Beware! If you are here to celebrate the religion of motorcycle tires and their infinite nuances, which are most appreciated by the high priests of motorcycle high-performance, you are in the wrong place.
And if you are seeking insights into the dark side of the motorcycle tire religion, those whom swear to the efficacy of using car tires on their bikes; alas, you too, will be gravely disappointed.
This is an earthly article, mundane in all aspects, and targeted to the heathen, unwashed masses for whom the travails and ecstasy of worshiping specific motorcycle tire characteristics have yet to seize their soul.
In fact, this is for those who barely care about motorcycle tires.
More to the point, this is for those whom, however well-intended or not, have found themselves riding a motorcycle with no more attention on those rubbery round things under their bike, than they may care about the tires on their car.
Modern car tires have evolved to a point whereby they can almost be ignored. For sure, it’s a bad idea to ignore them. But nevertheless, lots of car drivers do manage to pay little attention to their automobile tires with no more ill effects than lowered gas mileage, increased tire wear and decreased performance. More importantly, most of those who generally ignore their car tires don’t crash or die as a result of their under-appreciation of under-inflation and the like.
So, for those who could care less, let’s address the obvious: motorcycles and cars are very different. But regardless of how clear the distinction between two-wheeled and four-wheeled vehicles may be, the difference between motorcycle tires and car tires is just as great, regardless of their surface similarity.
To highlight the obvious, there does exist a similarity: Most car tires and motorcycle tires are round, black and made with some kind of rubbery compound. But that similarity is holy treachery if you let it inform your perspective on bike tires.
When was the last time you paused for a second to contemplate that every time you mount your bike you are entrusting your life to those two small contact patches where the rubber meets the road? Should anything go wrong with one of them, you don’t have three others to save your hide.
Riding is all so fun, as long as those two contact patches are happily doing their job.
But if one of them gets a little grumpy, you too may start to embrace the religion of motorcycle tires, which will most likely result in a full baptism when you see your life unfold before you as part of your first motorcycle accident (presuming you survive).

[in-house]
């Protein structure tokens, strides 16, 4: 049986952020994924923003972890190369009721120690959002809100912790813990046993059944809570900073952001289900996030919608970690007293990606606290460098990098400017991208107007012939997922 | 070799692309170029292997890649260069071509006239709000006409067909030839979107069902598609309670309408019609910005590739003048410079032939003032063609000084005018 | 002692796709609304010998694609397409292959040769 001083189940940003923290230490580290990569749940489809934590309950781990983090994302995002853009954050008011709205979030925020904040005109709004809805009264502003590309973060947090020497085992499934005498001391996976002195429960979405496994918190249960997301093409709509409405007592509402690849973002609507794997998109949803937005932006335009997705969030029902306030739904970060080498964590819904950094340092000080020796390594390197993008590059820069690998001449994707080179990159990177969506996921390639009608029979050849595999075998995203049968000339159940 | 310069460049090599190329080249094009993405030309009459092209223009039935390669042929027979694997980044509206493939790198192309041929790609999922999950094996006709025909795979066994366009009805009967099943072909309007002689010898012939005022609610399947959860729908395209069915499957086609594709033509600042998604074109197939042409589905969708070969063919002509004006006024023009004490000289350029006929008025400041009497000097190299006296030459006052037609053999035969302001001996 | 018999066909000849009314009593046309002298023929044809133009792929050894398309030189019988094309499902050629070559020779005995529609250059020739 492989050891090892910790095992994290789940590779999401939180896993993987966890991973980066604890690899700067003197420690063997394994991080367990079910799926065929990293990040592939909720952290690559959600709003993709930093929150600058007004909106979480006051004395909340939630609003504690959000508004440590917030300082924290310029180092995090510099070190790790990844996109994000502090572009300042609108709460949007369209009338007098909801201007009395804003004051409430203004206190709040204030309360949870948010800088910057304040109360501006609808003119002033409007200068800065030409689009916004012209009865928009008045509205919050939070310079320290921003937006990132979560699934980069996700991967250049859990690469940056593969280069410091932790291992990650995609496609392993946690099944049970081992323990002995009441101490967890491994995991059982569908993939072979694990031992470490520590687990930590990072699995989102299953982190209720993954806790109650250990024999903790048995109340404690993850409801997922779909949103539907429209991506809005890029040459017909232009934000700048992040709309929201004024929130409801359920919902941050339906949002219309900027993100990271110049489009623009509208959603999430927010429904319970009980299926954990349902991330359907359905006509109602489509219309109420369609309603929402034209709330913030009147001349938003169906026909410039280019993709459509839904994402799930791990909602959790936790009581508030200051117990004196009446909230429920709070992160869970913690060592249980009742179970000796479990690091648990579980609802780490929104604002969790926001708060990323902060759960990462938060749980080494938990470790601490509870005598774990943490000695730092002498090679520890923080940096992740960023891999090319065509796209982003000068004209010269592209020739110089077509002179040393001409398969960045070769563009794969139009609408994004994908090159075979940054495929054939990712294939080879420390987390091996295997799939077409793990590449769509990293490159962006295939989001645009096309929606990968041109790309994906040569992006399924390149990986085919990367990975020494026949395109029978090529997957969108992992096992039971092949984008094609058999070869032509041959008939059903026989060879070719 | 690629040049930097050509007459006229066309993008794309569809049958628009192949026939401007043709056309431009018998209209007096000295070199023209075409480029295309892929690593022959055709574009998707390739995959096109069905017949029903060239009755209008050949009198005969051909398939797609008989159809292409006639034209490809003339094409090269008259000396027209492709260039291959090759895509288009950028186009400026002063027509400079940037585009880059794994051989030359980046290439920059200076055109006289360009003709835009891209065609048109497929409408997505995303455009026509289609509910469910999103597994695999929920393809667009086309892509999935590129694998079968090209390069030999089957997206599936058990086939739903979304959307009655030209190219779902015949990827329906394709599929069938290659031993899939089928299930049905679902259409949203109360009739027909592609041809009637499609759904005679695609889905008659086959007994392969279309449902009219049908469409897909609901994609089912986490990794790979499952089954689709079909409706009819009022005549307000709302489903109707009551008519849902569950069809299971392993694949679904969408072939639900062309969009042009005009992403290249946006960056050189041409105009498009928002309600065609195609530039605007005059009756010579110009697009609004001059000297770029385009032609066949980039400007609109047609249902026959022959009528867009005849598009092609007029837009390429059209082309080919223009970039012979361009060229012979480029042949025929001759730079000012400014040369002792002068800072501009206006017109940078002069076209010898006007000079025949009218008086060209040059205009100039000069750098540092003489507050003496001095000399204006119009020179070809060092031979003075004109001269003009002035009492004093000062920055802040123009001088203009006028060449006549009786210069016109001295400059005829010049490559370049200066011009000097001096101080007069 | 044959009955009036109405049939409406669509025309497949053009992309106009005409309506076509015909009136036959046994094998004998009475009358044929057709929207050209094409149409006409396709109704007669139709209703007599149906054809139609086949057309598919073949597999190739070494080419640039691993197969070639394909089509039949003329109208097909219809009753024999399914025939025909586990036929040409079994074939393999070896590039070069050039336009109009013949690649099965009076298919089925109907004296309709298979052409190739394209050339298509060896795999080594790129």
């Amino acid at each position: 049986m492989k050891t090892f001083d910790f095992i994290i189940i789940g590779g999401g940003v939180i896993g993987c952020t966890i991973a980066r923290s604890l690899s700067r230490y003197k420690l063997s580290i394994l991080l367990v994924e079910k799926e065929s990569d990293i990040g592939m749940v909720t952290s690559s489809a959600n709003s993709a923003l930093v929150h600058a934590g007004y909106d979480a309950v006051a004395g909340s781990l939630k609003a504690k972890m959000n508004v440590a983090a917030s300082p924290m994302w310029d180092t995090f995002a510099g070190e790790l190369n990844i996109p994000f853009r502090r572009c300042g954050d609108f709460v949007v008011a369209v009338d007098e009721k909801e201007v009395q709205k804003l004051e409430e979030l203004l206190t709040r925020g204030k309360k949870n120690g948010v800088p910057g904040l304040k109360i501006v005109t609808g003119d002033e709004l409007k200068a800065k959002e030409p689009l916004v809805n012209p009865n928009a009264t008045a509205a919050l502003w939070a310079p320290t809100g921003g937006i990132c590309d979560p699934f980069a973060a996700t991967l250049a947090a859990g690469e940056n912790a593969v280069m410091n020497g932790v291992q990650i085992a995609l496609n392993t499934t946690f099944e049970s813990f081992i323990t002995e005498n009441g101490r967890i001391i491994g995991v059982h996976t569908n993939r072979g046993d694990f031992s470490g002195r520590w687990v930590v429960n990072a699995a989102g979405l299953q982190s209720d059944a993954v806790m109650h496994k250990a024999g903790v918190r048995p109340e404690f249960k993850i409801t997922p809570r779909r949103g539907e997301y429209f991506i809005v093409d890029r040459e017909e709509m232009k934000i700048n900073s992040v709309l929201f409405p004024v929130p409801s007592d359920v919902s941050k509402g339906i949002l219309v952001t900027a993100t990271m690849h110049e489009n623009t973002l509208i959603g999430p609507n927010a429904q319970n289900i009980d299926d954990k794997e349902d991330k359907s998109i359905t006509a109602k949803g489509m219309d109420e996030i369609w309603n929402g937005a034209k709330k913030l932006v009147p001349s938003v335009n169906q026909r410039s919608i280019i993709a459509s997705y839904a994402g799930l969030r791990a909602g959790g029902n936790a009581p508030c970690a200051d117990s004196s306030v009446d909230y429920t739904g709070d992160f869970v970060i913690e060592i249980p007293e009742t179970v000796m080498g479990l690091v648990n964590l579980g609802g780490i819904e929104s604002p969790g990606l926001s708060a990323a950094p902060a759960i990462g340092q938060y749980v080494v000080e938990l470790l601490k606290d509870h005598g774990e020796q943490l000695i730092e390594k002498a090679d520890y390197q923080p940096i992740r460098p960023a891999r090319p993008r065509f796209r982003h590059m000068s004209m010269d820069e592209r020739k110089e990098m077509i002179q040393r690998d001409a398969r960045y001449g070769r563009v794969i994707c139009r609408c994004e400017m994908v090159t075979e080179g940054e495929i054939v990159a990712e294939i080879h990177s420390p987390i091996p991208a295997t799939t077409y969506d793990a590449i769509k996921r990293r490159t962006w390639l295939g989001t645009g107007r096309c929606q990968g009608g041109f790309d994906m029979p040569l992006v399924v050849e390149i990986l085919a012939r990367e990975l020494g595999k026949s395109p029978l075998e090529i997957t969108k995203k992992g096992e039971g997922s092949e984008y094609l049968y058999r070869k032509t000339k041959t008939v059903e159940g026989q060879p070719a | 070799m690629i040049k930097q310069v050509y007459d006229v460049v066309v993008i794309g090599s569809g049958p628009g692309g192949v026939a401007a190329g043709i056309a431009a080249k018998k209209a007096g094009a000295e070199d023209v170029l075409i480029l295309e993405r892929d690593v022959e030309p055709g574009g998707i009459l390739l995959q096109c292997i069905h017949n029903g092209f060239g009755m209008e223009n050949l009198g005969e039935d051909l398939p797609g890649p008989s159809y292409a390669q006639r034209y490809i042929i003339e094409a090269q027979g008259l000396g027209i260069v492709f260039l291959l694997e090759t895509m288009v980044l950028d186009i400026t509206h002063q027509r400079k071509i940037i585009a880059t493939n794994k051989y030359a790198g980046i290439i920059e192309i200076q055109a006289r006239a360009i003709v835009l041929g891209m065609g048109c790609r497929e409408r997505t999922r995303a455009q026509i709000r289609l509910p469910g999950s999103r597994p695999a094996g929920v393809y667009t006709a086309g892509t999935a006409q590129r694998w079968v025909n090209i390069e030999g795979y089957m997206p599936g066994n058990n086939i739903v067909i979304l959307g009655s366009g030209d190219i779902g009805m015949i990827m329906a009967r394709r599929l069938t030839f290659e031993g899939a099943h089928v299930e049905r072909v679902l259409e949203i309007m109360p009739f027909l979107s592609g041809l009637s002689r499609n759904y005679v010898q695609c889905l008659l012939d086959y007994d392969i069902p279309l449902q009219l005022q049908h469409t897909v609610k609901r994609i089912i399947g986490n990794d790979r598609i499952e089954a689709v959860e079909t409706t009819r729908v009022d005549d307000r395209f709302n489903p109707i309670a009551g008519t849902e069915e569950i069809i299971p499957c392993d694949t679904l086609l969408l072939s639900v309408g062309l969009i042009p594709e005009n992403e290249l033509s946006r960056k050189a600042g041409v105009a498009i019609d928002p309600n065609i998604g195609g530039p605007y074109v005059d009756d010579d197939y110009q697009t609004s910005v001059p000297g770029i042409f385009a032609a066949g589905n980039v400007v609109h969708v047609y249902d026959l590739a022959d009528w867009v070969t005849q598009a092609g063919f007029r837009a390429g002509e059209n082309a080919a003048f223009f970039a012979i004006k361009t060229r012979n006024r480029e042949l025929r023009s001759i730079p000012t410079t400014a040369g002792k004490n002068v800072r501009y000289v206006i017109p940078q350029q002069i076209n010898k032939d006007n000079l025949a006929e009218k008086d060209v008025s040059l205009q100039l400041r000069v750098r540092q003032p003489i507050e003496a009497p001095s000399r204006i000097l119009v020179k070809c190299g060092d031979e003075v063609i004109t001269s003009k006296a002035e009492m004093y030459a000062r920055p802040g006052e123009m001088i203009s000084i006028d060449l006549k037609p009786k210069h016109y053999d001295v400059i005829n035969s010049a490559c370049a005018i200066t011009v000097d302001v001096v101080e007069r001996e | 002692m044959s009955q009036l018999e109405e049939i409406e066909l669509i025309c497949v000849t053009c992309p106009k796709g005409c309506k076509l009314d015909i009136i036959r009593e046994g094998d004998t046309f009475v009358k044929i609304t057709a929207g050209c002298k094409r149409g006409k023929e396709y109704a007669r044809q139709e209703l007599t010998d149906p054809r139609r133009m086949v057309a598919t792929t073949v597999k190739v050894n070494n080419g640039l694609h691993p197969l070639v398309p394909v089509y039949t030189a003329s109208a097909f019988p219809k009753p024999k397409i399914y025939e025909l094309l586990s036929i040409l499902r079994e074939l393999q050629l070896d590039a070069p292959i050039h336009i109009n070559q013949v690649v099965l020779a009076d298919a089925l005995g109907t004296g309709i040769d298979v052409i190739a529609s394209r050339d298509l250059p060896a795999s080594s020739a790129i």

OK, if the fear of God has not been struck upon your soul, as yet, let’s just get to a few pointers, and call it a day.
Regardless if you have avoided paying attention to your car tires in the past, such a devil-may-care attitude needs to be jettisoned re your bike. Here are three of the most fundamental points to respect about your motorcycle tires.
A) TIRE PRESSURE: Lord have mercy, if you take anything away from this silly sermon, you really do need to maintain the bike manufacturer’s recommended tire pressure for your motorcycle load. You’ll need to dig out that owner’s manual, or check online for your motorcycle manufacturer’s recommended inflation levels for your front and rear tire. Even if you don’t ride your bike regularly, you can lose a little bit of air every week. Hence, check air weekly to ensure optimum front and rear tire pressure. Heck, in some religions, there might be some motorcycle God who will give you a pat on the back if you check tire pressure before each and every ride.
B) TIRE TREAD: Yes, it can be a nuisance, but you have to tear yourself away from the good-time saddle to LOOK at and inspect your tire tread. Car tires seem to last forever. Motorcycle tires don’t. If you ride a lot, you change tires a lot. Oh well. Replace those tires before they get down to the last 10% of their tread because that’s where most motorcycle tire failures occur. (Again, to emphasize the obvious, motorcycle tire failure means bad things for riders, but generally nothing more than inconvenience for automobile drivers). There’s a lot that can be learned about different tires, but if you really want to keep it simple, just get the same tires your motorcycle manufacturer recommends.
And don’t forget that when you replace your tires, you need to be especially careful while riding for the first hundred miles, or so, since new tires tend to be smooth and slick.
C) TIRE CLEANING: OK, maybe you’ve been lax about checking your tires. But at least you clean your bike and clean your tires. And that’s a good thing, ain’t it? Sure, cleaning your bike is good. And cleaning your tires with soap and water is fine. But if you’re the kind who really gets jazzed about dressing up your motorcycle tires, you may be meeting your maker sooner than you intended. If you are keen on making your sidewalls look shiny and new, you do so at the risk of getting the tire dressing product on your tread, which can make your tires very slippery. After your accident, and presuming you survived, your insurance adjuster may be kind enough to advise you that the your tires look pretty and shiny on your smashed up bike and you may have inadvertently caused your own wreck in pursuit of that beautiful black.
Reciting the above 3-point hymnal to the true and faithful of the motorcycle tire religion will not win you any respect for there is so much more to know about motorcycle tires. But at least you won’t be thrown out of the church for blasphemy.
Wishing you safe riding.